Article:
After 5-10 minutes bring the ideas together and group them in similar categories. It is a good idea to allow people the opportunity to continually add ideas as they come to them, as new ideas can be sparked by other ideas.
ALoow everyone 5-10 votes to cast on the aspects of the SWOT analysis that they feel is most important. This will allow you to rank these in order and give you discussion points for you to focus on. People will often use sticky dots or a tally chart on the sticky note to help them keep count.
You should now have a list of prioritised ideas for your group to discuss and strategise over. Normally this is led by a member of the senior management. This should then be repeated for each of the four categories in the SWOT analysis.
Variations upon the above theme that suit your business can be used.
Here are some key points to consider when conducting your businesses SWOT analysis
Things that can be considered strengths are internal to your company. You should also consider your strengths from the perspective of your competitors. Some things you may consider when considering your business’s strengths are as follows:
It should be remembered when identifying your strengths that if your competitors also have it it is not a strength but a necessity of the industry in which you are working. For example, if you are selling exceptional quality goods, yet so are your competitors, this is just a market necessity and not to be considered a strength.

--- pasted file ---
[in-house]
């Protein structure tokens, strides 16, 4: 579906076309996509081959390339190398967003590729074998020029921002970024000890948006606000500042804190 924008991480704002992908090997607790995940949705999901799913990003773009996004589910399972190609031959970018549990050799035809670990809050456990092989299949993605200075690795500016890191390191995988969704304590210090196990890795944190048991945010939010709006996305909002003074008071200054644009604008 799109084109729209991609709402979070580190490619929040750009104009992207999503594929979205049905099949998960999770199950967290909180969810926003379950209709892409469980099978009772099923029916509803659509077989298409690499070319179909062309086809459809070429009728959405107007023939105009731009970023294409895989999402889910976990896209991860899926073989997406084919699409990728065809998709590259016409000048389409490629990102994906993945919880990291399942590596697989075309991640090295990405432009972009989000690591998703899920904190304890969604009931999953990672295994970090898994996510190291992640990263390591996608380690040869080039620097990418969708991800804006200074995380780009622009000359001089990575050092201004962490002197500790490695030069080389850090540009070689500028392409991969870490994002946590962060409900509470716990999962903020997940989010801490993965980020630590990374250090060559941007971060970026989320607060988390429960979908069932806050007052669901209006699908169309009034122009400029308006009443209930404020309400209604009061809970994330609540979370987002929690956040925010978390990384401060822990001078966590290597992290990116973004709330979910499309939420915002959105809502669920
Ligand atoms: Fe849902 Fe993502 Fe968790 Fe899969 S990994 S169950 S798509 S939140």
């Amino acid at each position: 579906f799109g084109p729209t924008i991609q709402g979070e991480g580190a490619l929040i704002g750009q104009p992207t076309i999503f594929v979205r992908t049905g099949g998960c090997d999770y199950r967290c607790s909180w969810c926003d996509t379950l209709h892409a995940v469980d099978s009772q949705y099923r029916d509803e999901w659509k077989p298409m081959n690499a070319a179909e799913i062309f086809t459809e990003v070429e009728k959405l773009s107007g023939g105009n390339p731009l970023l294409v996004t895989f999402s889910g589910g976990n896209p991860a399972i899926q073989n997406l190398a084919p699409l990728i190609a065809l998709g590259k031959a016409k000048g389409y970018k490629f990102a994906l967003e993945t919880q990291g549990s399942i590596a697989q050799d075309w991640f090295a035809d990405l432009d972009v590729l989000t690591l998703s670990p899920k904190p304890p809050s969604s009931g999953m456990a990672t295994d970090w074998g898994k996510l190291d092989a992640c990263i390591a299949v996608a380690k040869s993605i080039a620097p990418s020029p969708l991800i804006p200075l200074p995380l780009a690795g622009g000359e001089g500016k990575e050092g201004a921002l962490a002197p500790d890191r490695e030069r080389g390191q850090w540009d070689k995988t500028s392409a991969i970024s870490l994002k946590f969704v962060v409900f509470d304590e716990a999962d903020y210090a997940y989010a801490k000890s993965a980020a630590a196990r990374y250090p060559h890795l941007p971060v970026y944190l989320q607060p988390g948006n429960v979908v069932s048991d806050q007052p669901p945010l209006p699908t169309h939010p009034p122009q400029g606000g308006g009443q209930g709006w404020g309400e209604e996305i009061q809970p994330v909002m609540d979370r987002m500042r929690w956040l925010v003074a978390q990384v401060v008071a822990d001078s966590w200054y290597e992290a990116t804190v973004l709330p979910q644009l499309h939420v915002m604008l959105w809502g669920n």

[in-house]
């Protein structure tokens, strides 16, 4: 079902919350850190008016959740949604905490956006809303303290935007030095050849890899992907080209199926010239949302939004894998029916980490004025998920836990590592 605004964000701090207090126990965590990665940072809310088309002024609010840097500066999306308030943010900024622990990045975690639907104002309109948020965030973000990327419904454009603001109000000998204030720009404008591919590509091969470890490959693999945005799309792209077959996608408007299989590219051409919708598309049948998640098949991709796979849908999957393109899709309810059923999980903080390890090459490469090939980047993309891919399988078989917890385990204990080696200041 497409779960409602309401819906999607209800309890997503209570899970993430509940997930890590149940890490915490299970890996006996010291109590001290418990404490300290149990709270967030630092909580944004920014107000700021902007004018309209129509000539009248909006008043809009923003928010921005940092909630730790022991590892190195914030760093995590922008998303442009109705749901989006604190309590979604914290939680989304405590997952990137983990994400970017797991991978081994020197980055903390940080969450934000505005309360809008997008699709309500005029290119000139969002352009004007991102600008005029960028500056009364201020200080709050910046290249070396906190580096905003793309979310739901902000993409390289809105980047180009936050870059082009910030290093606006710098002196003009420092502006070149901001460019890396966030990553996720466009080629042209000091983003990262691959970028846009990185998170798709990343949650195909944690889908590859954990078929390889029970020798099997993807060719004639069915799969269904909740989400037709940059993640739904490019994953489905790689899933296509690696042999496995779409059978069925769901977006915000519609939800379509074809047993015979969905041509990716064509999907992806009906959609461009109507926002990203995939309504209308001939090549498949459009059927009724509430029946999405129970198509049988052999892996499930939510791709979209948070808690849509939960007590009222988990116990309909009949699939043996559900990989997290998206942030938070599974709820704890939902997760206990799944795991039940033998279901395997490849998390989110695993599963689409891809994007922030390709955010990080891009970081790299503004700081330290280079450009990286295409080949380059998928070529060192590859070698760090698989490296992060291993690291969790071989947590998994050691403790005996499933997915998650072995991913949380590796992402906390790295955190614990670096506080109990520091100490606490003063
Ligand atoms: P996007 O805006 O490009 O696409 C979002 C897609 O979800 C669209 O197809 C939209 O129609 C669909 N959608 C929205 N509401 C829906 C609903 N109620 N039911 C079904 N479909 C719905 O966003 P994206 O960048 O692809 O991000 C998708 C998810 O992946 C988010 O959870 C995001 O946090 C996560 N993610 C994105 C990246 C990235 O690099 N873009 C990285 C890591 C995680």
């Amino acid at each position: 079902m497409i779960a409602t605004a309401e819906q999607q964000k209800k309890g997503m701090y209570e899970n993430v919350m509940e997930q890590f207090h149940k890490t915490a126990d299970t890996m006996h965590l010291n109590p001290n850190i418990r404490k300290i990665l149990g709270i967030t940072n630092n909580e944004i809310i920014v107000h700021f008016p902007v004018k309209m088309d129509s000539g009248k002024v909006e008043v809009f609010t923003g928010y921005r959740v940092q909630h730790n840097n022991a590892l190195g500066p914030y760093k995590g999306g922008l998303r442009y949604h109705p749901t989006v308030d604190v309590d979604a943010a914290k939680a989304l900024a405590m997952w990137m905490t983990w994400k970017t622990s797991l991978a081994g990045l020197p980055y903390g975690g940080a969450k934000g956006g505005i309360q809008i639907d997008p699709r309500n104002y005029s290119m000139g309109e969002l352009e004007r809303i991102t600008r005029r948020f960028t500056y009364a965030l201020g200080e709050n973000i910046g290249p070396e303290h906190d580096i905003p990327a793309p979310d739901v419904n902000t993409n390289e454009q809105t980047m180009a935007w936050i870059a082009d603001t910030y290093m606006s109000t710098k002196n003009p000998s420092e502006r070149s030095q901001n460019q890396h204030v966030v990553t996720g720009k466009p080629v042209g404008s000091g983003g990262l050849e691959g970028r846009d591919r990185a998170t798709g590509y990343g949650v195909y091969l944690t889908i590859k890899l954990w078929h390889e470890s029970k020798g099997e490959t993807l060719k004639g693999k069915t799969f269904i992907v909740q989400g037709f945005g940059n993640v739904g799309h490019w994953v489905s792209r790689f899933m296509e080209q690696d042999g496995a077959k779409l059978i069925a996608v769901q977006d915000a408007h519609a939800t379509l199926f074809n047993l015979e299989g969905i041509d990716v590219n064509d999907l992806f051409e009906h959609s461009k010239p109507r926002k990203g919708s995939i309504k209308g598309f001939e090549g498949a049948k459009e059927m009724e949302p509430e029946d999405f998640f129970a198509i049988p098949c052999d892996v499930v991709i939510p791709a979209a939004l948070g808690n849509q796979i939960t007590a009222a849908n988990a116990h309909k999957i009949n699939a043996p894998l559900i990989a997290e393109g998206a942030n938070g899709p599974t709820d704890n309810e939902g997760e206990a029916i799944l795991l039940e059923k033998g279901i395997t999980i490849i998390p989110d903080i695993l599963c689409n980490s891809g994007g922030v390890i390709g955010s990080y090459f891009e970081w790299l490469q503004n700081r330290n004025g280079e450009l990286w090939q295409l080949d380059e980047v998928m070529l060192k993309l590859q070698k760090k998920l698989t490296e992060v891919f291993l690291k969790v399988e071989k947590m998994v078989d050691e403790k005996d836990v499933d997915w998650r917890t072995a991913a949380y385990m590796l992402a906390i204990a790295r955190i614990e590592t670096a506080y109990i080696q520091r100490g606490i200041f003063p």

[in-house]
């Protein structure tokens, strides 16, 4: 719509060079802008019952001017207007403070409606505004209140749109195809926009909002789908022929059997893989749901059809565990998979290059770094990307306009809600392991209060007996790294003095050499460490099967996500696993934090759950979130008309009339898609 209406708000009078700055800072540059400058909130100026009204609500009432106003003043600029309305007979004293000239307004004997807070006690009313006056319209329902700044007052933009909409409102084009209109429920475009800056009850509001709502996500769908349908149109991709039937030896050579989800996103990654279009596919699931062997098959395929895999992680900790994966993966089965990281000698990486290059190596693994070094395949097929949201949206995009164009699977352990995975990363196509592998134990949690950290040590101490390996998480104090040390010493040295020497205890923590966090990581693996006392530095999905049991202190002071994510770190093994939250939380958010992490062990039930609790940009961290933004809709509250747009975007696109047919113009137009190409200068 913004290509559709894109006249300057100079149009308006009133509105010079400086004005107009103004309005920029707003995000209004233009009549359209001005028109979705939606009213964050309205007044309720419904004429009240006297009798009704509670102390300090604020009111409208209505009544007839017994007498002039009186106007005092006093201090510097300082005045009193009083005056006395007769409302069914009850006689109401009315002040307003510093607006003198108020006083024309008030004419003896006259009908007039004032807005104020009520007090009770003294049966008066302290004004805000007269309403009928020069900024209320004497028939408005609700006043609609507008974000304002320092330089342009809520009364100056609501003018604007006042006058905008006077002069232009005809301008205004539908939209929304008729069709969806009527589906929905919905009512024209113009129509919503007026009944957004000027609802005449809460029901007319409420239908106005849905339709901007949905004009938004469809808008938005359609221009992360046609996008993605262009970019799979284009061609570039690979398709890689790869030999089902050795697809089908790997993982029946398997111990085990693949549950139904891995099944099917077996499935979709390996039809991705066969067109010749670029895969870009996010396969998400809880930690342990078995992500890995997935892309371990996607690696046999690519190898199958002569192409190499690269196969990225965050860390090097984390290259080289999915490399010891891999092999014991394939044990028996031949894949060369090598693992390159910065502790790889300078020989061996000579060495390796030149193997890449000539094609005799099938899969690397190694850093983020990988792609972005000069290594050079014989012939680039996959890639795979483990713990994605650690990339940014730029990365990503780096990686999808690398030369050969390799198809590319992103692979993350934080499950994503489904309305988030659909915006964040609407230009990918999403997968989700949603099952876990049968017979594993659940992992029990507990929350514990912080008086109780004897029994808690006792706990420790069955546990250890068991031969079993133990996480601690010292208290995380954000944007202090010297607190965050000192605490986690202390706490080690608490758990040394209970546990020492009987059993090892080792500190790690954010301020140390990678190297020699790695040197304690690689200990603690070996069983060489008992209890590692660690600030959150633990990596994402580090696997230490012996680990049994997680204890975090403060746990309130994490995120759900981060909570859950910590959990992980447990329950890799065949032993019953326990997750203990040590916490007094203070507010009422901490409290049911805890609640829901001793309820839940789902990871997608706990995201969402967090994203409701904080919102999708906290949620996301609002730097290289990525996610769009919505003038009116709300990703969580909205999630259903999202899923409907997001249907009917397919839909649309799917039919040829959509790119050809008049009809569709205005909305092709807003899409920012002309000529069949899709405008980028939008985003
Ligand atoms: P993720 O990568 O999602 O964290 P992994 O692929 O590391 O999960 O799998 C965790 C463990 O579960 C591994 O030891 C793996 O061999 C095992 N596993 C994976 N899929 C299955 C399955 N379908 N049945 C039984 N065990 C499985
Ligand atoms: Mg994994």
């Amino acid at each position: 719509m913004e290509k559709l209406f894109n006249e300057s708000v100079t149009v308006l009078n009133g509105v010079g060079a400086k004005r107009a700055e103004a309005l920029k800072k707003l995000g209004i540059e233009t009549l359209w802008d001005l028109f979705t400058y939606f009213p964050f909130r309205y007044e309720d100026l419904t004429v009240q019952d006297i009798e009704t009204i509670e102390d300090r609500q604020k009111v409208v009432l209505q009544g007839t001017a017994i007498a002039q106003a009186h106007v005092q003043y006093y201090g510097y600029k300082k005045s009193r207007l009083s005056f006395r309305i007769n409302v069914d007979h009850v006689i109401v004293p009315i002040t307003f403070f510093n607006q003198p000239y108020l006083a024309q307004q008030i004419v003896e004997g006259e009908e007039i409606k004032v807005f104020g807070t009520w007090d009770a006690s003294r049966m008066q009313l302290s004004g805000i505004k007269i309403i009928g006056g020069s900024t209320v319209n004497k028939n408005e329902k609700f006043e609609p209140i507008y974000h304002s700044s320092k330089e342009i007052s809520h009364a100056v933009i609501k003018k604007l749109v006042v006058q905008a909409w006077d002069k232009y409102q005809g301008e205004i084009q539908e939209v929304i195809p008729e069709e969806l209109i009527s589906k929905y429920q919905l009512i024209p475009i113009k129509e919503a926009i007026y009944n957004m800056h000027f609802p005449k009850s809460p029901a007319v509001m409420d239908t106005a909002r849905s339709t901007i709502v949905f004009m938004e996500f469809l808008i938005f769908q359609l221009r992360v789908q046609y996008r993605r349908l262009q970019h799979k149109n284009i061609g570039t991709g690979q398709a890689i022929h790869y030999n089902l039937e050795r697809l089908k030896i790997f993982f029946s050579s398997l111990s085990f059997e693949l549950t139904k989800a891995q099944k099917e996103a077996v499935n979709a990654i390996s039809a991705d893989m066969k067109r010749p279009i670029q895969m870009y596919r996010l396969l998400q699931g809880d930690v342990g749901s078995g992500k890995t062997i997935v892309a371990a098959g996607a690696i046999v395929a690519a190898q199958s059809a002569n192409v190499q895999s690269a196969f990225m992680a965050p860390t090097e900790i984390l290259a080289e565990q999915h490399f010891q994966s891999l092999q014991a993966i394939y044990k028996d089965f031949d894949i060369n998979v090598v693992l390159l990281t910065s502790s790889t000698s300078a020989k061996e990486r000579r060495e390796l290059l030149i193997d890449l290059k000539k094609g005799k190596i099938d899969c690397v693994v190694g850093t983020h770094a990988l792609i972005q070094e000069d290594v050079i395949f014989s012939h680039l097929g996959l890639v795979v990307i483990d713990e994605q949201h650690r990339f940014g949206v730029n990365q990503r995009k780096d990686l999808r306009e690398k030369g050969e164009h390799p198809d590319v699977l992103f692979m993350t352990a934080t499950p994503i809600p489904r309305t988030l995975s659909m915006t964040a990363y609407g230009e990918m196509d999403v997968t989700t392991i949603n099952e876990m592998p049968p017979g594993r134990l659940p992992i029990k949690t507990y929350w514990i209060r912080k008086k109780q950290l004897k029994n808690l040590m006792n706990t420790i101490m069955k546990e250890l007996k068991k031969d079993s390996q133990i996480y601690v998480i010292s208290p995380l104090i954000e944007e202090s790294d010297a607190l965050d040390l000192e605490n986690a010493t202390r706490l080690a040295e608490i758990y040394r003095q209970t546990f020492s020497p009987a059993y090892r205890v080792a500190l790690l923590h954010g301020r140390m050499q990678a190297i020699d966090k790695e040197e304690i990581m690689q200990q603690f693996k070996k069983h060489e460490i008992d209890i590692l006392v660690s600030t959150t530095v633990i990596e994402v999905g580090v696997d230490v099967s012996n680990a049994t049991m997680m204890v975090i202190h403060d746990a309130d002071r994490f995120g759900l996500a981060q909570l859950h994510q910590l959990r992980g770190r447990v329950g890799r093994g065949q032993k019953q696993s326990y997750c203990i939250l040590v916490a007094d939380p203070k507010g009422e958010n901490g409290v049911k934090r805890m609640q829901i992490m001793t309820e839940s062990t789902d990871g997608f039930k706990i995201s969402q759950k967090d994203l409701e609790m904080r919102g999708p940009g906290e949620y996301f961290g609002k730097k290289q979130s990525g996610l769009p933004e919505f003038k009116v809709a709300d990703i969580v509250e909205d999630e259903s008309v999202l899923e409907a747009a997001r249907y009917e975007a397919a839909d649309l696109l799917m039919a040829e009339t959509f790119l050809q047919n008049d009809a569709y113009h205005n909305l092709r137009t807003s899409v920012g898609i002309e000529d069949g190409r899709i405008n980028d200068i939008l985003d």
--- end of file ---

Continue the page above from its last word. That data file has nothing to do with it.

Weaknesses are also internal factors, however, these detract from your strengths. Things to consider when thinking about your weaknesses are as follows:
You should consider weaknesses from both an internal and an external viewpoint. Do your competitors or customers view anything you’re doing as a weakness? Is there anything that your competitors are doing better than you?
Opportunities are any external factors to your business that can or are likely to contribute to your business’s financial success. Some things you may wish to consider when you are considering the opportunities that face your business are as follows:
Useful opportunities can come from such things as:
When looking for opportunities it can be useful to look at the strengths that you have already identified and see whether these can open up any new opportunities for your business. This can also be applied to looking at your weaknesses. If you fixed them, what more opportunities might arise?
In any industry, there will be external factors over which you have no control. These can potentially be considered as threats. In some cases, it can be a good idea to develop contingency plans for what to do if these seriously threaten your business. Some things to consider when you are conducting the threat part of your SWOT analysis are as follows:
When looking at threats it is best for you to be honest with yourself about your business’s position.
The above is a rough guide of things to consider and how to conduct a SWOT analysis. This will vary depending on your industry and what works best for you as an individual or an organisation. However you choose to conduct a SWOT analysis, it is considered ‘good practice’ to complete one and to do so with some regularity.
The team used the SWOT Analysis method to evaluate their start-up business and all came to the similar conclusion that it was not a feasible idea.
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This glossary post was last updated: 1st May, 2020 | 739 Views.